for (b_ix, batch) in enumerate(ds):
    X = batch[0]
    Y = batch[1]  # target poverty and price
    with T.no_grad():
      oupt = model(X)  # predicted price
    if T.abs(oupt[0] - Y[0]) "lt" T.abs(pct_close * Y[0]) and \
      T.abs(oupt[1] - Y[1]) "lt" T.abs(pct_close * Y[1]):
      n_correct += 1
    else:
      n_wrong += 1
  return (n_correct * 1.0) / (n_correct + n_wrong)

# -----------------------------------------------------------

def main():
  # 0. get started
  print("\nBoston dual output regression using PyTorch ")
  np.random.seed(0) 
  T.manual_seed(0) 

  # 1. create Dataset DataLoader objects
  print("\nLoading Boston train and test Datasets ")
  train_file = ".\\Data\\boston_train.txt"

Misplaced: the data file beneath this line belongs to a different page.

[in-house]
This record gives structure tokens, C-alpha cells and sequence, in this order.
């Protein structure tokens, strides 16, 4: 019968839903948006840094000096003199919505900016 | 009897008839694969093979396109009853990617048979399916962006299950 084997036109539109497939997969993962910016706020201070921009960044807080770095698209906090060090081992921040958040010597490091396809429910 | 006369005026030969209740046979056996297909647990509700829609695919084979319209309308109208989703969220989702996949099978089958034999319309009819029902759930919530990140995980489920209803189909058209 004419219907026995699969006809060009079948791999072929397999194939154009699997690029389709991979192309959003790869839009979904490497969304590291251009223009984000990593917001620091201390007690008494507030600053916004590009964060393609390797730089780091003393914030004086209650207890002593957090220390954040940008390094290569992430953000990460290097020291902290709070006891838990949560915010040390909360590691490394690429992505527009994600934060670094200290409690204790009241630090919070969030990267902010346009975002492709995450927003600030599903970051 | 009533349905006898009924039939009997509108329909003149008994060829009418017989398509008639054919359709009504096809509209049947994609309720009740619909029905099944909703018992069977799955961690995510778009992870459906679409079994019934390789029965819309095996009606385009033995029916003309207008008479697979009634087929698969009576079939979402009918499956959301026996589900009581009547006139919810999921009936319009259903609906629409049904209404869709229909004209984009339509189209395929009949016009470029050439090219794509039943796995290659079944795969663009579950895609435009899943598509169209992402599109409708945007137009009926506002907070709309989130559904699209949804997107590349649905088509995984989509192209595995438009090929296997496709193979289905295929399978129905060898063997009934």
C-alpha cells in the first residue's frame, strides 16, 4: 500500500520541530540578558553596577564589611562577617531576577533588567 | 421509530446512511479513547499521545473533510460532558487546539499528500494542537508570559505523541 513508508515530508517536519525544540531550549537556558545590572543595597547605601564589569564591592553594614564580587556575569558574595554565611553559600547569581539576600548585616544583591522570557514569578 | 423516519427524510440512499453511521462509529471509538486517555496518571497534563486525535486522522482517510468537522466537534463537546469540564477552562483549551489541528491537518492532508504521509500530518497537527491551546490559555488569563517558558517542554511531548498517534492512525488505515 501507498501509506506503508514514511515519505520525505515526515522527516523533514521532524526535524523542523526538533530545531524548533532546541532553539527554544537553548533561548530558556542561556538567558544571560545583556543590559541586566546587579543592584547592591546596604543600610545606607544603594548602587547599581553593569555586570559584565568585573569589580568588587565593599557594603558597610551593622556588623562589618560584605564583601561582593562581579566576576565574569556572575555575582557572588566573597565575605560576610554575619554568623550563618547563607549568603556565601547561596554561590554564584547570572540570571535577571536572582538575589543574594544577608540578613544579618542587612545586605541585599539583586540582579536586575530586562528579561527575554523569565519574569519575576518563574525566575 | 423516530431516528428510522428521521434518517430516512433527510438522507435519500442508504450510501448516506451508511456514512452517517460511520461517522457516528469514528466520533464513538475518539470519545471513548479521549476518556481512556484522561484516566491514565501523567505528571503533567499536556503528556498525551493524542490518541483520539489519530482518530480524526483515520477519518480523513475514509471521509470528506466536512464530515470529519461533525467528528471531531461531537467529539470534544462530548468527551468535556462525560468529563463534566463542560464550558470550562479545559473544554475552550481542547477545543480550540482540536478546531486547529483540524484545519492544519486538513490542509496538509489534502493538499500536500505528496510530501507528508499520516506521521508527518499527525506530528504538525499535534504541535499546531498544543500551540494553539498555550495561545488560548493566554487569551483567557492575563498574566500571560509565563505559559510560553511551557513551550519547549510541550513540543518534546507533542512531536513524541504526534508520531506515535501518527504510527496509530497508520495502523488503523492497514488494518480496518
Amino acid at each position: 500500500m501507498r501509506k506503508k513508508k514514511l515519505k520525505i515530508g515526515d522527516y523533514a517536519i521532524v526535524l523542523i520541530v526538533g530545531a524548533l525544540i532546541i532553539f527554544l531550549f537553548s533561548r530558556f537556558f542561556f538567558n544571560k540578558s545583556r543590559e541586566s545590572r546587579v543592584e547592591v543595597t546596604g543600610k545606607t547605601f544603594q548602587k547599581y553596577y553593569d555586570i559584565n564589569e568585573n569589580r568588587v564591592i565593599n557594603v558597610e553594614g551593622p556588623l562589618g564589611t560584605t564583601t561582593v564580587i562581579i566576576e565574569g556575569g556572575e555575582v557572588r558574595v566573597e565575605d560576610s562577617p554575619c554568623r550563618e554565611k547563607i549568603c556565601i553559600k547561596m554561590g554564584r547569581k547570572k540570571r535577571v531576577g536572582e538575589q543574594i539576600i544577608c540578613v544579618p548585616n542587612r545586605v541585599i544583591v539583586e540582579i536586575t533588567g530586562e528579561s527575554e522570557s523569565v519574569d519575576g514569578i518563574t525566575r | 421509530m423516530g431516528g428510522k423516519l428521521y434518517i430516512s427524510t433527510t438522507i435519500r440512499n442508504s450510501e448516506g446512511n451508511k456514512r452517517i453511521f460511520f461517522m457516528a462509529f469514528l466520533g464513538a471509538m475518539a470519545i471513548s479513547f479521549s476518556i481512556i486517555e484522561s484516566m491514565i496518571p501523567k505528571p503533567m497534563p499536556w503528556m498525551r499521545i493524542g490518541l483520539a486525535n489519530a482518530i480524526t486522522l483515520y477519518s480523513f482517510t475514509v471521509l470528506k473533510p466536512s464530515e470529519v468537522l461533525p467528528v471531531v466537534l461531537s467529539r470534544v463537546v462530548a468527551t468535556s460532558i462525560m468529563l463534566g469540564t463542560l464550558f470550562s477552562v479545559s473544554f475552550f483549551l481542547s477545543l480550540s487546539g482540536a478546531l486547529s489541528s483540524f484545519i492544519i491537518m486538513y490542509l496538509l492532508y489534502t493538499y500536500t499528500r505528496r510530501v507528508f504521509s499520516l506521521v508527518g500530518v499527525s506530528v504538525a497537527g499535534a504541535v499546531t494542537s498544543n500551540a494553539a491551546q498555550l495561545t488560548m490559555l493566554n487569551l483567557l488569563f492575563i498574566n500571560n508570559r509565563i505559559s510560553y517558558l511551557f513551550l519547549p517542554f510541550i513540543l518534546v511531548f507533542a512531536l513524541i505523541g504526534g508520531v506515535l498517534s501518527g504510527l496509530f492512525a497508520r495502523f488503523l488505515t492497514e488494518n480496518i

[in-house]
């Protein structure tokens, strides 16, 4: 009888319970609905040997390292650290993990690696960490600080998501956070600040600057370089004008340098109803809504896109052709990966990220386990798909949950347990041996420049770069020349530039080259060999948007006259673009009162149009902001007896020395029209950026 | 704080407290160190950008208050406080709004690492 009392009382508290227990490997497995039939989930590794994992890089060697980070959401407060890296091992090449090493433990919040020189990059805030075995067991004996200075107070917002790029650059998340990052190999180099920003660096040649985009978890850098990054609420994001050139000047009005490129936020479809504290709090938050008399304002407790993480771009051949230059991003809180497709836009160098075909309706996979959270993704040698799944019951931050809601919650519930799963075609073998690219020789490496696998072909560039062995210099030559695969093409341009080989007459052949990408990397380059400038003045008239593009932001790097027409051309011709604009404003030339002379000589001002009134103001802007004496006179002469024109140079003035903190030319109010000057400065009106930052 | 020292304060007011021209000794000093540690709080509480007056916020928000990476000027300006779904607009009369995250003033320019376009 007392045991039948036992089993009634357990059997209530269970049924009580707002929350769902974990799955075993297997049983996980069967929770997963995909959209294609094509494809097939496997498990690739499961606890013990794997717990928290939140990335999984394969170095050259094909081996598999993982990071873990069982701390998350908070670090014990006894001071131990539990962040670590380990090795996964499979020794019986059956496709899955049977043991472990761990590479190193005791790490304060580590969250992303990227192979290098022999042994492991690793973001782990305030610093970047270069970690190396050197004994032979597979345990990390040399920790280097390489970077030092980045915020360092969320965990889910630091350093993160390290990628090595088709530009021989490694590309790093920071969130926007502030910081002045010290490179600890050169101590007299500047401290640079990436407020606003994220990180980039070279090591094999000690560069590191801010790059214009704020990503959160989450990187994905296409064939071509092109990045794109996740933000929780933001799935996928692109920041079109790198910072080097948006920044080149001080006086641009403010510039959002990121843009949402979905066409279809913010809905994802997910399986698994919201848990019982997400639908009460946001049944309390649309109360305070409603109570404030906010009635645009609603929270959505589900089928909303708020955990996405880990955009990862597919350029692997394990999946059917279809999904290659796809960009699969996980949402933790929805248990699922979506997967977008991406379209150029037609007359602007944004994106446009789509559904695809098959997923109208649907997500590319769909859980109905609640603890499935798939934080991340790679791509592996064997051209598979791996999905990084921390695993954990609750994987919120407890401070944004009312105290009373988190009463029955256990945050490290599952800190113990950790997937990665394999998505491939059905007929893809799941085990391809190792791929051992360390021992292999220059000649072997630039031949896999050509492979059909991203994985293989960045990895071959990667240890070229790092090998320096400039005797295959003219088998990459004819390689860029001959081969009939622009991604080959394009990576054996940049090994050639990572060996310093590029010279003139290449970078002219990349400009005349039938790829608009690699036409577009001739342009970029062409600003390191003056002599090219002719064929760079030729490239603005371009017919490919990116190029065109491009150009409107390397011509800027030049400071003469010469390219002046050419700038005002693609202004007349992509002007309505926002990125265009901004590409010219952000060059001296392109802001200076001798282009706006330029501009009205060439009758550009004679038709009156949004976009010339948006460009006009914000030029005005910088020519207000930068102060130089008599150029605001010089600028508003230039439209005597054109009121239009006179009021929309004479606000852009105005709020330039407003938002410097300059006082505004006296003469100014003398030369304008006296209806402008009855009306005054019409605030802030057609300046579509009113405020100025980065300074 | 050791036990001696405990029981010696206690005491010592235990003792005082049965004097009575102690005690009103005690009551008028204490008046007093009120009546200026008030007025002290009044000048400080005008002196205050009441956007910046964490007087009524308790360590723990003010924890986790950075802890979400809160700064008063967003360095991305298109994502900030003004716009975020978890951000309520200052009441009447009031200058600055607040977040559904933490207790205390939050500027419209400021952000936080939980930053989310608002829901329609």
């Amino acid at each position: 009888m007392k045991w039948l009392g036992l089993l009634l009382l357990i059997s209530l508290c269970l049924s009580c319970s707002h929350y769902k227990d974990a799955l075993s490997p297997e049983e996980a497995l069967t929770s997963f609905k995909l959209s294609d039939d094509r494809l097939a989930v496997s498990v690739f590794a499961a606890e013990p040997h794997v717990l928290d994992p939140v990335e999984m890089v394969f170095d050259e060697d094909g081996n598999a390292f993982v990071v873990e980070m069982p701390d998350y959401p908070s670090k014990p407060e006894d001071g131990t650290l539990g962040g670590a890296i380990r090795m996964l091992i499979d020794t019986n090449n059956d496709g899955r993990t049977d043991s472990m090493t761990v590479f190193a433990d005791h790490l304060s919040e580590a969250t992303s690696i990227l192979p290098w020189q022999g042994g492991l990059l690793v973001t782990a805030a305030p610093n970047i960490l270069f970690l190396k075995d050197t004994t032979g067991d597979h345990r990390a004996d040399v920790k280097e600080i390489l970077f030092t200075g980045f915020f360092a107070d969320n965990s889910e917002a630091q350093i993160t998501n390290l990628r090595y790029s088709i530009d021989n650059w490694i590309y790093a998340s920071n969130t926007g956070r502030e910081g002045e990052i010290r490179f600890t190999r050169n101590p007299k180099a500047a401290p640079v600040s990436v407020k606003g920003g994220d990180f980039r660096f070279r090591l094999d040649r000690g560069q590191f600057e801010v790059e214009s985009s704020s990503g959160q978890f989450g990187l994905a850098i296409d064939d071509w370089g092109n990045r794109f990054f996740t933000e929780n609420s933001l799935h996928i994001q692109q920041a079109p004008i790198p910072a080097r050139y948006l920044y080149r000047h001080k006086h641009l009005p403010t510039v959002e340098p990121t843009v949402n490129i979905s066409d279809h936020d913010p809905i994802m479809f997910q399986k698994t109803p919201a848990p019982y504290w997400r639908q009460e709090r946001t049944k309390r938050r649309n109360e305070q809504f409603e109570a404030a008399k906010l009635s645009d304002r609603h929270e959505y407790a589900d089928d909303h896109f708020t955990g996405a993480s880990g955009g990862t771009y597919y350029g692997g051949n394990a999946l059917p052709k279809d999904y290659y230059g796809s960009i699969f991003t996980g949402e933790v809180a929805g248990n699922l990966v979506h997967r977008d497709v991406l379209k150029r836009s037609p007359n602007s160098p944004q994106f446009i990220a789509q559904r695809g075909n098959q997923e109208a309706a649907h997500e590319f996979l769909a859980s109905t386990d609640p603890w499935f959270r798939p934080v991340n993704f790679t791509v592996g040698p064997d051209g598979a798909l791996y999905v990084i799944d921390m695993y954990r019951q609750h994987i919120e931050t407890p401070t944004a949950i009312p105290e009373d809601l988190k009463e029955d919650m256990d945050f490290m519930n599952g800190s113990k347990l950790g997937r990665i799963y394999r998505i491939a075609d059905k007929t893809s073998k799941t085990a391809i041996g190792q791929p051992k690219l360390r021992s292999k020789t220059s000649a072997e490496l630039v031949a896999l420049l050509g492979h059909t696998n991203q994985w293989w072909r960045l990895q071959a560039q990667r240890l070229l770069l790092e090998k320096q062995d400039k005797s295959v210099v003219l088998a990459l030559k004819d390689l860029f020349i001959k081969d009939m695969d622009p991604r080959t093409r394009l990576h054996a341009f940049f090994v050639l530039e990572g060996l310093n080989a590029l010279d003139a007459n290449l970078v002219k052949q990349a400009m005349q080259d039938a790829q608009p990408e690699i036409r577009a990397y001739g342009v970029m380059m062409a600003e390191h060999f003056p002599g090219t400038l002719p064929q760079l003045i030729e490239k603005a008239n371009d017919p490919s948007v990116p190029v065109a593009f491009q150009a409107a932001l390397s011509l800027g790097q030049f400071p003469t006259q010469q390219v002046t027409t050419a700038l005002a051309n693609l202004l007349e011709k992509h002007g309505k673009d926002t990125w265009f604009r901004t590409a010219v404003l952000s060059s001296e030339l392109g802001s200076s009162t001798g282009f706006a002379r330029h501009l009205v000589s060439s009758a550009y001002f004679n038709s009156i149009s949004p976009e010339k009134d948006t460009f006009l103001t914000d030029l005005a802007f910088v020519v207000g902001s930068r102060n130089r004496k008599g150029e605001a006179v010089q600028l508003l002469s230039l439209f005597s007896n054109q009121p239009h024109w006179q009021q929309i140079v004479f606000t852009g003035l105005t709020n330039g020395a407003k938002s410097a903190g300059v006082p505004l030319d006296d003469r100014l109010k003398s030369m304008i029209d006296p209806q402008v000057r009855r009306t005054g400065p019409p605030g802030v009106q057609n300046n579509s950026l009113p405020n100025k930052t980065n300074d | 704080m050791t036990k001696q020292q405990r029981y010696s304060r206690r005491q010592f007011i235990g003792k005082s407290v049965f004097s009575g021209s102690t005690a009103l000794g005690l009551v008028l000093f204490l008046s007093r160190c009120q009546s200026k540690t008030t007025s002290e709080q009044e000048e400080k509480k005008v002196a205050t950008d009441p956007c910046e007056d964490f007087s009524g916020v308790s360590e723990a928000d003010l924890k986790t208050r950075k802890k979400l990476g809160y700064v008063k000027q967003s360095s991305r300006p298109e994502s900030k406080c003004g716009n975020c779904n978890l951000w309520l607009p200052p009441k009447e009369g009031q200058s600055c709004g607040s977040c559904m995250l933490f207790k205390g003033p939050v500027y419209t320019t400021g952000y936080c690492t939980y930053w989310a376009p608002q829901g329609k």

train_ds = BostonDataset(train_file)
  test_file = ".\\Data\\boston_test.txt"
  test_ds = BostonDataset(test_file)

  # 2. create model
  print("\nCreating 12-(10-10)-2 regression network ")
  net = Net().to(device)
  net.train()

  # 3. train model
  print("\nbatch size = 10 ")
  print("loss = L1Loss() ")
  print("optimizer = Adam ")
  print("learn rate = 0.005 ")
  print("max epochs = 5000 ")

  print("\nStarting training ")
  train(net, train_ds, bs=10, lr=0.005, me=5000, le=1000)
  print("Done ")

  # 4. model accuracy
  net.eval()
  acc_train = accuracy(net, train_ds, 0.20)
  print("\nAccuracy on train (within 0.20) = %0.4f " % acc_train)
  acc_test = accuracy(net, test_ds, 0.20)
  print("Accuracy on test (within 0.20) = %0.4f " % acc_test)

  # 5. TODO: save model

  # 6. use model
  print("\nPredicting normalized (poverty, price) first train")
  print("Actual (poverty, price) = (0.0914, 0.2160) ")

  x = np.array([0.000273, 0.000, 0.0707, -1, 0.469,
    0.6421, 0.789, 0.049671, 0.02, 0.242, 0.178,
    0.39690], dtype=np.float32)
  x = T.tensor(x, dtype=T.float32)

  with T.no_grad():
    oupt = net(x)
  print("Predicted poverty price = %0.4f %0.4f " % \
    (oupt[0], oupt[1]))

  print("\nEnd demo ")

if __name__=="__main__":
  main()